[Note: This article has been updated with the town’s response, below.]
New Canaan’s application for four years of relief from a widely discussed affordable housing law has been denied, documents show. In a letter to First Selectman Kevin Moynihan dated Oct. 18, Connecticut Department of Housing Commissioner Seila Mosquera-Bruno said that the agency’s staff “has reviewed the application and comments received and determined that the Town of New Canaan’s application does not meet the requirements for the issuance of a Certificate of Affordable Housing Project Completion as submitted.”
Moynihan could not immediately be reached for comment. The town’s failure to secure the Certificate—or four-year “moratorium” from the widely discussed state law known by its statute number, 8-30g—means that New Canaan remains vulnerable to additional applications for affordable housing projects. Under the law, in towns where less than 10% of all housing stock qualifies as affordable (New Canaan is at 2.94%), developers who propose projects where a certain number of units are set aside to rent at affordable rates may appeal to the state after a local Planning & Zoning Commission denies their applications.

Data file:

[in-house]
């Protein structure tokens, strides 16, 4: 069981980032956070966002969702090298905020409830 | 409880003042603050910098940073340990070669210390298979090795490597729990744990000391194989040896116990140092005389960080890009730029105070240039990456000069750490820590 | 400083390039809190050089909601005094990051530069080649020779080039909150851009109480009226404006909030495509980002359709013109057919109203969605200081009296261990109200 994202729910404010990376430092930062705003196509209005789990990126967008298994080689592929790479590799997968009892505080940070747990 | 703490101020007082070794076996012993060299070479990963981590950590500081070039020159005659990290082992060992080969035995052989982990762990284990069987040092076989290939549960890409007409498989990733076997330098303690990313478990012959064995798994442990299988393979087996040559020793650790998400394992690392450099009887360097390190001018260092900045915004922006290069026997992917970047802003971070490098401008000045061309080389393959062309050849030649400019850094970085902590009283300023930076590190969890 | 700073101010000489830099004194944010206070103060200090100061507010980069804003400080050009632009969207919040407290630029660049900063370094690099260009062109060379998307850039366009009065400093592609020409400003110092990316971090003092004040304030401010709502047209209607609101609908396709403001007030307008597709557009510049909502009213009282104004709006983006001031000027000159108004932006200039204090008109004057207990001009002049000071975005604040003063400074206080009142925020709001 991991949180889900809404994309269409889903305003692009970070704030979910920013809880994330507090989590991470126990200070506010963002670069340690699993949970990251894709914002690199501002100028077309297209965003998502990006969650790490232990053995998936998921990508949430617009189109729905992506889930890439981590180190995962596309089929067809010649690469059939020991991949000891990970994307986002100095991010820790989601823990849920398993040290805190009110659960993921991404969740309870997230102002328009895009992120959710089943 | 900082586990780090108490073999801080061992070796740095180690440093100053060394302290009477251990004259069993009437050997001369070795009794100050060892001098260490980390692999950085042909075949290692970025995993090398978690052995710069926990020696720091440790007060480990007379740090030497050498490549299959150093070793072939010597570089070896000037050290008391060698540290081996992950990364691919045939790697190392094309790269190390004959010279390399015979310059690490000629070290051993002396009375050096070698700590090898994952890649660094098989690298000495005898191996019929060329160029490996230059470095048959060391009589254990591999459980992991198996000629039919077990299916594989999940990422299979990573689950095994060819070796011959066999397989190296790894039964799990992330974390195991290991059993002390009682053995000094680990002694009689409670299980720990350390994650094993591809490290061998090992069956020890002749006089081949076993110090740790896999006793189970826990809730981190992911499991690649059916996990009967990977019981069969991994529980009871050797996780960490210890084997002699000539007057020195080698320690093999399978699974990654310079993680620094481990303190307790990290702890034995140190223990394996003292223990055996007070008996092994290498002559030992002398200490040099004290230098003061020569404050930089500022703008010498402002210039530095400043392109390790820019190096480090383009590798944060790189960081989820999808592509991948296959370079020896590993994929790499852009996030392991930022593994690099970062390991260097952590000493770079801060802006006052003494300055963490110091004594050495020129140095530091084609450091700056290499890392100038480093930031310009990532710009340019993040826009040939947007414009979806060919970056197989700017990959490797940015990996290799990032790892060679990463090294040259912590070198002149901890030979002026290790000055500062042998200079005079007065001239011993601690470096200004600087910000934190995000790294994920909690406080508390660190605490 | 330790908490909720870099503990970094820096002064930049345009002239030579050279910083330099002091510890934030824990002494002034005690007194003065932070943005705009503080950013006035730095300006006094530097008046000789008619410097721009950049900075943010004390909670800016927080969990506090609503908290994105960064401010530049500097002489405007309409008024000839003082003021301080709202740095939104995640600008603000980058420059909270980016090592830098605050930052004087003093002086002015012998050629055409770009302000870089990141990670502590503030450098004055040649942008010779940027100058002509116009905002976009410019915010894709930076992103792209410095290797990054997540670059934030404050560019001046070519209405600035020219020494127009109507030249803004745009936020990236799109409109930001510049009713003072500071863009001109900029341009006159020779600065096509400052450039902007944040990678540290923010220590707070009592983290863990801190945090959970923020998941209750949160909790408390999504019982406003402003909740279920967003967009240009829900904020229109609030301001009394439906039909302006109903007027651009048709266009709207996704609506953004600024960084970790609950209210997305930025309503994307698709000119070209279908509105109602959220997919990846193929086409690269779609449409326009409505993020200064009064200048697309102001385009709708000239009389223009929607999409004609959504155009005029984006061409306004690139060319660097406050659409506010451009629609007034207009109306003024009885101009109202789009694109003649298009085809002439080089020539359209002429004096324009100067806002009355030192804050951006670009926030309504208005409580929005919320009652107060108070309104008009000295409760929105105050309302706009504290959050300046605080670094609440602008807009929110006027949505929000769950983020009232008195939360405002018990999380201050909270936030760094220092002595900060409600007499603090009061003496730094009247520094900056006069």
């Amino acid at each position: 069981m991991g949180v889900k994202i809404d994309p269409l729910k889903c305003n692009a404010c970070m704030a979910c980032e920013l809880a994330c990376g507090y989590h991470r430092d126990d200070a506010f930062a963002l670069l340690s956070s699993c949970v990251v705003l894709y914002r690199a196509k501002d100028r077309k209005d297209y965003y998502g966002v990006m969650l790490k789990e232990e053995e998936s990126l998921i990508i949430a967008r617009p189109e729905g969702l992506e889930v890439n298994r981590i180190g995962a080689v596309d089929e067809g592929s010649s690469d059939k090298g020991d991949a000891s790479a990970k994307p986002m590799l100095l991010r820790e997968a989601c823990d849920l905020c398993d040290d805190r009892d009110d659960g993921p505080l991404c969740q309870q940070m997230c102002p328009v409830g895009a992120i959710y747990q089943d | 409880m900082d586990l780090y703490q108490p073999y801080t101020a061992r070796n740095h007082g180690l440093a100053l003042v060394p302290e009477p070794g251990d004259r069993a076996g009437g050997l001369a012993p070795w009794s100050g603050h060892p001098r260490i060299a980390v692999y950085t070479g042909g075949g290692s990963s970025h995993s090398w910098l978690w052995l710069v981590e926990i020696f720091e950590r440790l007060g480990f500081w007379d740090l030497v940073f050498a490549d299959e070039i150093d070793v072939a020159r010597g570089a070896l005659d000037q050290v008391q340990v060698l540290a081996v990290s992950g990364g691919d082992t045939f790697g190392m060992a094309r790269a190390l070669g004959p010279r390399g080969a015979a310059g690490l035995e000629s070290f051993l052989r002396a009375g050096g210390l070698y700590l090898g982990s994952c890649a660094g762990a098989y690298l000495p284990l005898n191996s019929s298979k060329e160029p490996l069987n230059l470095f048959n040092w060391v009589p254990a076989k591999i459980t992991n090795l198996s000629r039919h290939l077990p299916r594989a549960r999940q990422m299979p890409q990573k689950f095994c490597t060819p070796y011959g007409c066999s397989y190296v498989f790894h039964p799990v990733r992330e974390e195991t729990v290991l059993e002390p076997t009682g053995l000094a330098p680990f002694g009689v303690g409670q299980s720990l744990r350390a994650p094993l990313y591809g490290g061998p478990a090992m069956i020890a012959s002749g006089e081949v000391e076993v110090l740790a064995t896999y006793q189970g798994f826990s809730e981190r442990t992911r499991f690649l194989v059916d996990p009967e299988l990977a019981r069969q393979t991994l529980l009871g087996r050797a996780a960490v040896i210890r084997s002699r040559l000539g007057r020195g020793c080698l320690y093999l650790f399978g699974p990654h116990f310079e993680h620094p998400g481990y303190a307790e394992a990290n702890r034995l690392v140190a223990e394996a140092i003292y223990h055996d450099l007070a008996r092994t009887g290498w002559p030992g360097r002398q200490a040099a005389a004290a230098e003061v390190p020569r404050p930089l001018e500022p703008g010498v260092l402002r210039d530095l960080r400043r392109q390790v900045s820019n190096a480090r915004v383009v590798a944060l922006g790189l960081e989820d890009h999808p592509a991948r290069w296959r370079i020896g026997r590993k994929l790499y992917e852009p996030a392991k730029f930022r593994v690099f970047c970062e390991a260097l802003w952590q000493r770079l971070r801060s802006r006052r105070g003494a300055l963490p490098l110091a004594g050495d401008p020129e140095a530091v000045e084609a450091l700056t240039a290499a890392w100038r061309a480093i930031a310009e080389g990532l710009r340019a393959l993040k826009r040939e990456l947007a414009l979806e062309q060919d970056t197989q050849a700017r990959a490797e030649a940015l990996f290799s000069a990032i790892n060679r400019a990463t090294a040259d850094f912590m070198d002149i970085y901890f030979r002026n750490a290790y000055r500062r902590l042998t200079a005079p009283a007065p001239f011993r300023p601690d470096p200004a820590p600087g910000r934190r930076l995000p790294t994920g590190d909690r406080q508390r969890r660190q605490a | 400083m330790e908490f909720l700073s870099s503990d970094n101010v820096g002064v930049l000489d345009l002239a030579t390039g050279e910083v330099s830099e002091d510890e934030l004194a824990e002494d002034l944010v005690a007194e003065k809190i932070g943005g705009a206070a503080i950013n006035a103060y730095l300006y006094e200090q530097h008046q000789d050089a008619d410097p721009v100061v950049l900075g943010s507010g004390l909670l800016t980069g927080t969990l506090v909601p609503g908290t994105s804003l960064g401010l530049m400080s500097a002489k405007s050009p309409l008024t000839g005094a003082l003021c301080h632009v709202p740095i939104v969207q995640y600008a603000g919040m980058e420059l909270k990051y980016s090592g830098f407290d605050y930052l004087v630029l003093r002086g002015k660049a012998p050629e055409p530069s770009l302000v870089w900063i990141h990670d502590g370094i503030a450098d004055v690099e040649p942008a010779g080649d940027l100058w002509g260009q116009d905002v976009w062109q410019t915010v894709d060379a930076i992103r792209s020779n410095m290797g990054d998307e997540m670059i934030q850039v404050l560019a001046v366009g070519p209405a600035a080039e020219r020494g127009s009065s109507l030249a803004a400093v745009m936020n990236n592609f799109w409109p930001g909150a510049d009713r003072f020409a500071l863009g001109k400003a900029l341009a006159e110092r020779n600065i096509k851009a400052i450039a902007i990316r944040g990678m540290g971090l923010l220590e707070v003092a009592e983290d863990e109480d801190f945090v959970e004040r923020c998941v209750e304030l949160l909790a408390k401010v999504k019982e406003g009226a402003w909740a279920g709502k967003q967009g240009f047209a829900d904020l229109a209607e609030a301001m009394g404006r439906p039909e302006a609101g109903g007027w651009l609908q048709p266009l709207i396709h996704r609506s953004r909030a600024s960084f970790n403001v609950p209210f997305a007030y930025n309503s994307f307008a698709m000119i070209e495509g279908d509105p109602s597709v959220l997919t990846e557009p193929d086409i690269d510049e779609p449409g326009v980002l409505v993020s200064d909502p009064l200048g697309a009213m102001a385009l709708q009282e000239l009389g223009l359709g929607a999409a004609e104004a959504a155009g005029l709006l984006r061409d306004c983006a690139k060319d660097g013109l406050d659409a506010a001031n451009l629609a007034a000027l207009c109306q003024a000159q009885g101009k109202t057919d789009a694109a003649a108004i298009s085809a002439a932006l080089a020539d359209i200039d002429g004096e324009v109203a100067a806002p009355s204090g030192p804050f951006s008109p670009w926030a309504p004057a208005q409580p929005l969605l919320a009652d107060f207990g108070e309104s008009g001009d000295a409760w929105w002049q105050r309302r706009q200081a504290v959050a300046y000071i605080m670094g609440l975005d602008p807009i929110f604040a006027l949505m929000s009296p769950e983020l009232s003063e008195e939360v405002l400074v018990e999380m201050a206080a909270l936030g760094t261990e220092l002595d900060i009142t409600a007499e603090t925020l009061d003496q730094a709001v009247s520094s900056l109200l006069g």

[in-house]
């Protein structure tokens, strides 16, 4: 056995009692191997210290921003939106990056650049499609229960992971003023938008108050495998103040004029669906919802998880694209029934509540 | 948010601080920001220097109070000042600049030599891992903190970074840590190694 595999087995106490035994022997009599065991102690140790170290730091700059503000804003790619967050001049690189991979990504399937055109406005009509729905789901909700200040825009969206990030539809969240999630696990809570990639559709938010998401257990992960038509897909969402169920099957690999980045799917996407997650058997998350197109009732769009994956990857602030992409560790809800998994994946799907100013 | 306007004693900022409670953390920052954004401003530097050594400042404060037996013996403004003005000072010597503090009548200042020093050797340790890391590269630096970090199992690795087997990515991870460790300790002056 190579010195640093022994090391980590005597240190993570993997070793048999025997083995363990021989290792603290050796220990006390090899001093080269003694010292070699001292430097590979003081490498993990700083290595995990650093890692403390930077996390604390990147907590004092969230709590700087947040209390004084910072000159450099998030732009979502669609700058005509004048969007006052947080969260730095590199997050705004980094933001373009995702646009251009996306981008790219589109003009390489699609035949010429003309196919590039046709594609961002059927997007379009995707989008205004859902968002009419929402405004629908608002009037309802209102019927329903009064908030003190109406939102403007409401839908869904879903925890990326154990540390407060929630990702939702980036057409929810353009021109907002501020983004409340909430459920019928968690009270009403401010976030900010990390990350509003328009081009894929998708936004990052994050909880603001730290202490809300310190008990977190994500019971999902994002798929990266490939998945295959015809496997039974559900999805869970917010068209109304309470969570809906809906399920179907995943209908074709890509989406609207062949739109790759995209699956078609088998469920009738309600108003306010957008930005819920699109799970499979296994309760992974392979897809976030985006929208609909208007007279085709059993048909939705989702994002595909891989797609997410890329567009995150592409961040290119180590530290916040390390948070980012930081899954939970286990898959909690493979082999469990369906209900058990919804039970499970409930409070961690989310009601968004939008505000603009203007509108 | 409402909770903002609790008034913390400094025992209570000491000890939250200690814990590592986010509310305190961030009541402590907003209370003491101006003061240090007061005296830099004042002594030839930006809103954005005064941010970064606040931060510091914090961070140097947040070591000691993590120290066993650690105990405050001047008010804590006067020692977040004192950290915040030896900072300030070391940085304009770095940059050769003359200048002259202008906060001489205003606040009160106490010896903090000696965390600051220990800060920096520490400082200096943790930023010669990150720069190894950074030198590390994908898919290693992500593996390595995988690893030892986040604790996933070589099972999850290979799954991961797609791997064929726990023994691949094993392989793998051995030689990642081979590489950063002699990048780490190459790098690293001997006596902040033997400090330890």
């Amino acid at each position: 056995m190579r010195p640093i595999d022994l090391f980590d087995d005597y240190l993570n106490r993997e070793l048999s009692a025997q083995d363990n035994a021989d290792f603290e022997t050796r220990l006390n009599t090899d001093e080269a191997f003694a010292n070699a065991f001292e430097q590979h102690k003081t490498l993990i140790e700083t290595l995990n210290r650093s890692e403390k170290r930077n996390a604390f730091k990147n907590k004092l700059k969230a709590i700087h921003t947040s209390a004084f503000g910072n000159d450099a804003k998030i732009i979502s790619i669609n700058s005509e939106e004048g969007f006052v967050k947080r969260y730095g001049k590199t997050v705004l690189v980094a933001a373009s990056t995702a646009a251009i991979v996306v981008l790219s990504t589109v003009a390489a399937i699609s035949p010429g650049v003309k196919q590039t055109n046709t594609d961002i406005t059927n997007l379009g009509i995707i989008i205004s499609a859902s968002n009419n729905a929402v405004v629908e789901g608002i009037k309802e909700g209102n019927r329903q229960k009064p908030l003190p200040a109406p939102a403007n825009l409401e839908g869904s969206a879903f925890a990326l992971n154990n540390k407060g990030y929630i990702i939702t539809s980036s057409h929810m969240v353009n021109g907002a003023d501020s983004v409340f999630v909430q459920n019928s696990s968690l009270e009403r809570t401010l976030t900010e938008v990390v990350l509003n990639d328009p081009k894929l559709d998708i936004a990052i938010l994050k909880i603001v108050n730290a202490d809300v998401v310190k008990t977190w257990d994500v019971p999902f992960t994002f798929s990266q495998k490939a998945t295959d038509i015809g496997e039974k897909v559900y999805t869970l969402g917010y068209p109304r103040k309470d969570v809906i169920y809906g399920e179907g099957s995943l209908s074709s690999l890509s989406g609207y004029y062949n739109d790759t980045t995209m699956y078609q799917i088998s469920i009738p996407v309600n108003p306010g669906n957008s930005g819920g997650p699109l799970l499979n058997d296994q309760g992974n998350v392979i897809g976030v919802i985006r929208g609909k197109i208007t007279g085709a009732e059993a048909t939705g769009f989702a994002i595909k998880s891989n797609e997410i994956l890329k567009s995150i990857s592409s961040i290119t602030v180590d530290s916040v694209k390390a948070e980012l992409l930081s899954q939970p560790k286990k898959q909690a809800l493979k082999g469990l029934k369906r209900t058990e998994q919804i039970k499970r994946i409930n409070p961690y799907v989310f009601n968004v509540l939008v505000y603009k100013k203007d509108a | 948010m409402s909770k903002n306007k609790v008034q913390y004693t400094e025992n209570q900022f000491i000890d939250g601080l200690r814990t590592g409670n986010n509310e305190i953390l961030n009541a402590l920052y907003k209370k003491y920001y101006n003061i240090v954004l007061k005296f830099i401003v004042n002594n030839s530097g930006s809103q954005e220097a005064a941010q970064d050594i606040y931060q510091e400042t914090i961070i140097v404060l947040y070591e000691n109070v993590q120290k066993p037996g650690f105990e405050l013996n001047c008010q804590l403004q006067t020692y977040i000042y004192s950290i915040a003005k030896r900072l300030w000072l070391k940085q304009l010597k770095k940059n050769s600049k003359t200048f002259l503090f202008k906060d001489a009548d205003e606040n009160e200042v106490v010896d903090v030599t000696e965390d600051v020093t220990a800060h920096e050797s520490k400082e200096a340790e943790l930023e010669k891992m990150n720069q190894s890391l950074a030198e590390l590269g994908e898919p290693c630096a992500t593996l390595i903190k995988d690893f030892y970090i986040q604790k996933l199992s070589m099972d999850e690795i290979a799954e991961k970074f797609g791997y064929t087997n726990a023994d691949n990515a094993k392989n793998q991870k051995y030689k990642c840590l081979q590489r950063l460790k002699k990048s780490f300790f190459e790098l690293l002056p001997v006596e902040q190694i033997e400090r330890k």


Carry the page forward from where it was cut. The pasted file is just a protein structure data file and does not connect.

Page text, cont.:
New Canaan since its last moratorium lapsed in July 2021 has received three such applications, at Weed and Elm Streets (120 units), Main Street (20 units) and Hill Street (93 units).